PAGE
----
The Impeachment of Abraham Lincoln
By Stephen L. Carter
Alfred A. Knopf
517 pages, $26.95
What if Abraham Lincoln had lived? What would have happened? Stephen L. Carter’s
new novel suggests one answer.
The Impeachment of Abraham Lincoln recasts
tragedy as thriller with the living Lincoln on trial for his political life. A
bestselling author (The Emperor of Ocean Park, Jericho’s Fall), Carter hews to
the historical record more than the reader might expect.
Booth’s motives and actions and those of his conspirators remain the same. The
surgical strike against the Union’s top leadership is intended to serve the
Confederate cause. Only the results are changed. Secretary of State William
Seward is attacked but clings to life (true).
Andrew Johnson is targeted (true) and murdered (not true). And Lincoln hangs
“He had been shot on Good Friday,” Carter writes, accurately; “On
Easter Sunday, he had risen,” half-accurately.
In the end, surviving
turns out to be less of a miracle than a bad career move. Radicals in Lincoln’s
own party, led by Thaddeus Stevens, see the president’s failure to punish the
South or protect its freed slaves as akin to treason.
Democrats, embittered and spoiling for revenge, continue as they had before and
during the Civil War to despise Lincoln as a tyrant, imposing his will in
violation of the Constitution.
Together, this coalition of the
disappointed and the defeated tries to overthrow the president, not through
assassination but through the political process.
Far from lauding him as
a conquering hero, they accuse the president of wartime crimes for suspending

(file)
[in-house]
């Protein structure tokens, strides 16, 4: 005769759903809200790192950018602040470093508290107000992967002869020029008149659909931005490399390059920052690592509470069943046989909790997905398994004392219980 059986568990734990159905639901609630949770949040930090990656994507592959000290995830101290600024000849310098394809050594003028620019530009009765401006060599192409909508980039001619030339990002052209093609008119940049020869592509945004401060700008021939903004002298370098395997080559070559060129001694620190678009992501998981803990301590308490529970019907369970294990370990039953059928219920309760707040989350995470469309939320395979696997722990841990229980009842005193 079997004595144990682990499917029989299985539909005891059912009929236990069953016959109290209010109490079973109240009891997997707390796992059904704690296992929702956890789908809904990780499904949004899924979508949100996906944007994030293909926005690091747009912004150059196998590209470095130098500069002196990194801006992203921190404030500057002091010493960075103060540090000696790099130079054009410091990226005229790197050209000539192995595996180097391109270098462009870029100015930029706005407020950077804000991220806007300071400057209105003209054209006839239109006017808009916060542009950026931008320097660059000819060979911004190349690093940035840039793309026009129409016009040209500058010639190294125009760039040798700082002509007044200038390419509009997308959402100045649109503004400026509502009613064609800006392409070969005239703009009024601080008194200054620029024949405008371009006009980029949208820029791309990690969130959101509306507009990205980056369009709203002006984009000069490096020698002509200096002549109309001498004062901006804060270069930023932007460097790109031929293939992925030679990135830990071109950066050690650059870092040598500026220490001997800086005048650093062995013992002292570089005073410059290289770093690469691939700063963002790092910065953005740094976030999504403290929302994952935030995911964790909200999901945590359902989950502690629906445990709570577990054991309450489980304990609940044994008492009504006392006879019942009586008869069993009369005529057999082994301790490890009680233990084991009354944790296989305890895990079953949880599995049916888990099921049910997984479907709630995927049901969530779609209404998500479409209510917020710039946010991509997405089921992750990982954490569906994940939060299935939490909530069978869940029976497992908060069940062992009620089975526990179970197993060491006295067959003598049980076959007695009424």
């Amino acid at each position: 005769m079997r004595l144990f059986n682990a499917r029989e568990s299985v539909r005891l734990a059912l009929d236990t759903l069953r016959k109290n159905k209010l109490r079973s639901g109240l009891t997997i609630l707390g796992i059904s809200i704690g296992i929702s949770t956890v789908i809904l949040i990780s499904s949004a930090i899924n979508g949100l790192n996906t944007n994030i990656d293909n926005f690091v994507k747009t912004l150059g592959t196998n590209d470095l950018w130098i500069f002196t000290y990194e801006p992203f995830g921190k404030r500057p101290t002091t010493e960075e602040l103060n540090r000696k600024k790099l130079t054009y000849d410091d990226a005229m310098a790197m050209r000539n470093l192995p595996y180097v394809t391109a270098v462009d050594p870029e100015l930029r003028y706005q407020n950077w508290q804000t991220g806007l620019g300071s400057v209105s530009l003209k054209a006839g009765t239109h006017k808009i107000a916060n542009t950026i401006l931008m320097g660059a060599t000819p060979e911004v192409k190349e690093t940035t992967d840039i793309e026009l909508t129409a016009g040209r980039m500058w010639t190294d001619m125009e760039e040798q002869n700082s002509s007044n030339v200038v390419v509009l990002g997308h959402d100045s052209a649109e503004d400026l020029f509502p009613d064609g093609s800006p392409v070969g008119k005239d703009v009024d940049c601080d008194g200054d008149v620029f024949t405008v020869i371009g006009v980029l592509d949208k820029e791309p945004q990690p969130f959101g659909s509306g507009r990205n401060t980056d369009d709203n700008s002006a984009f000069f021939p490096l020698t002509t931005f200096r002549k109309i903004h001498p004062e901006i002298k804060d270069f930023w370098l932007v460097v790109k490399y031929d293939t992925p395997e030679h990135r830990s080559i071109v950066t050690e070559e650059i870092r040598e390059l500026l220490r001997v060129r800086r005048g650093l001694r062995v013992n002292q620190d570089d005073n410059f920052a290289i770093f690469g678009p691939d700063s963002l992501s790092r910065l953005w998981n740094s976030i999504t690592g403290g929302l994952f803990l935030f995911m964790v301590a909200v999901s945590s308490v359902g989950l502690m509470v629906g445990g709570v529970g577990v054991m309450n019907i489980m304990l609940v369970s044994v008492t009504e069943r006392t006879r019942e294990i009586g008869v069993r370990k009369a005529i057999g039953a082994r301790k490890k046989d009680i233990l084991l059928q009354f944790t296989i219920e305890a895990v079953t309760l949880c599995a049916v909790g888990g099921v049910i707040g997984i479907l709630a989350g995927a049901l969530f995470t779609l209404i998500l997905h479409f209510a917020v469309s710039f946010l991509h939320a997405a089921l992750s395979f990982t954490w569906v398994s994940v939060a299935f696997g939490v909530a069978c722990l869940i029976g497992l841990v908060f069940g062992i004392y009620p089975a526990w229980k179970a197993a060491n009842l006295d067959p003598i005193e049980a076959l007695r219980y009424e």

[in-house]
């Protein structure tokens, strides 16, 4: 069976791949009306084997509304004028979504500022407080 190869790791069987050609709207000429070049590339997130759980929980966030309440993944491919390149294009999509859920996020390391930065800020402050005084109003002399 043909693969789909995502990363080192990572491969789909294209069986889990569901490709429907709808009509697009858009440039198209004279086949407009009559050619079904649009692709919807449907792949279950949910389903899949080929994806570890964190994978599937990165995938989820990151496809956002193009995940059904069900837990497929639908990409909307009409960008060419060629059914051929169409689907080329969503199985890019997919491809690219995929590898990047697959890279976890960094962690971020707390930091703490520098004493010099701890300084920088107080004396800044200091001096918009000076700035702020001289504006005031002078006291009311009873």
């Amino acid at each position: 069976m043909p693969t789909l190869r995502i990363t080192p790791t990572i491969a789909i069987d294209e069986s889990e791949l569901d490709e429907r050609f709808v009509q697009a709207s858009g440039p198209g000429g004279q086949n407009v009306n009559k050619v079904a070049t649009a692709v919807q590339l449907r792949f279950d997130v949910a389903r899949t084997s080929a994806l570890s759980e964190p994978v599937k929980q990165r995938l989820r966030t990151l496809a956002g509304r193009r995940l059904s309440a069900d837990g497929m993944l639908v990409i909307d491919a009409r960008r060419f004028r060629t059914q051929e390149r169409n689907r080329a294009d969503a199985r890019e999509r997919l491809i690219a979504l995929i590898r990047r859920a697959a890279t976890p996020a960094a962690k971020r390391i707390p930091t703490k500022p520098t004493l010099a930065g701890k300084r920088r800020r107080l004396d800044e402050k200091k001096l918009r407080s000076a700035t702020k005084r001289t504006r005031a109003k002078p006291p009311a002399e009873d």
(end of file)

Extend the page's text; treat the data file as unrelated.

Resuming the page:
habeas corpus, taking millions from the Treasury without congressional approval,
declaring martial law and conspiring to overthrow Congress itself. The House
votes to impeach him.
This would seem like more than enough plot for one
But Carter chooses to spend much of the time with his fictional
heroine, Abigail Canner, 21, an Oberlin-educated black woman and aspiring
Canner is hired to assist the team of lawyers defending Lincoln
in his impeachment trial before the US Senate. When one of those lawyers is
found stabbed to death, along with a woman of possibly questionable morals,
“outside a colored brothel,” Canner is drawn into the investigation.
she finds herself untangling webs of complex conspiracies involving all manner
of corruption, including racial strife, family secrets, bribery and political
graft. Meanwhile, the process of impeachment grinds along with Canner sitting
through enough strategy sessions, delays and floor debates to please the most
devoted fans of parliamentary procedural.
That Carter handles the
material deftly is to be expected. No one can deny the audacity of his
intellectual scope. A Yale Law School professor, he has produced an impressive
body of academic work and an impressive amount of fiction that prove his ability
to construct a compelling story.
The Impeachment of Abraham Lincoln
shares many worthy attributes of his previous novels.
Carter never writes
down to his readers.
This book presents the neglected Reconstruction era
in all its moral ambiguity and disappointment, a useful reminder that the end of
combat did not end the hostilities.
Far from the first or worst effort to
reimagine Lincoln (vampire slayer, indeed), Carter is hardly original to suggest
that Abraham Lincoln was worth more dead than alive.
Walt Whitman, as
devout as any Lincoln worshiper, saw the “Chief Martyr’s” murder as a “poetic,
single, central, pictorial denouement.” Reflecting on the 15th anniversary of
the assassination, Whitman recognized that the murder had worked a political
miracle, binding a nation ripped apart by war, providing a “cement to the whole
people, subtler, more underlying, than any thing in written constitution, or
courts, or armies... the cement of a death identified thoroughly with that
people, and for its sake.”
Beyond the apotheosis of one extraordinary
life, Lincoln’s death – how and when it happened – proved the “sharp culmination
[and] solution of so many bloody and angry problems.”
In delaying such a
denouement, Carter is not guilty of heresy but of a far more serious charge that
can be leveled against a writer: He takes a great story and makes it
For this there is no appeal.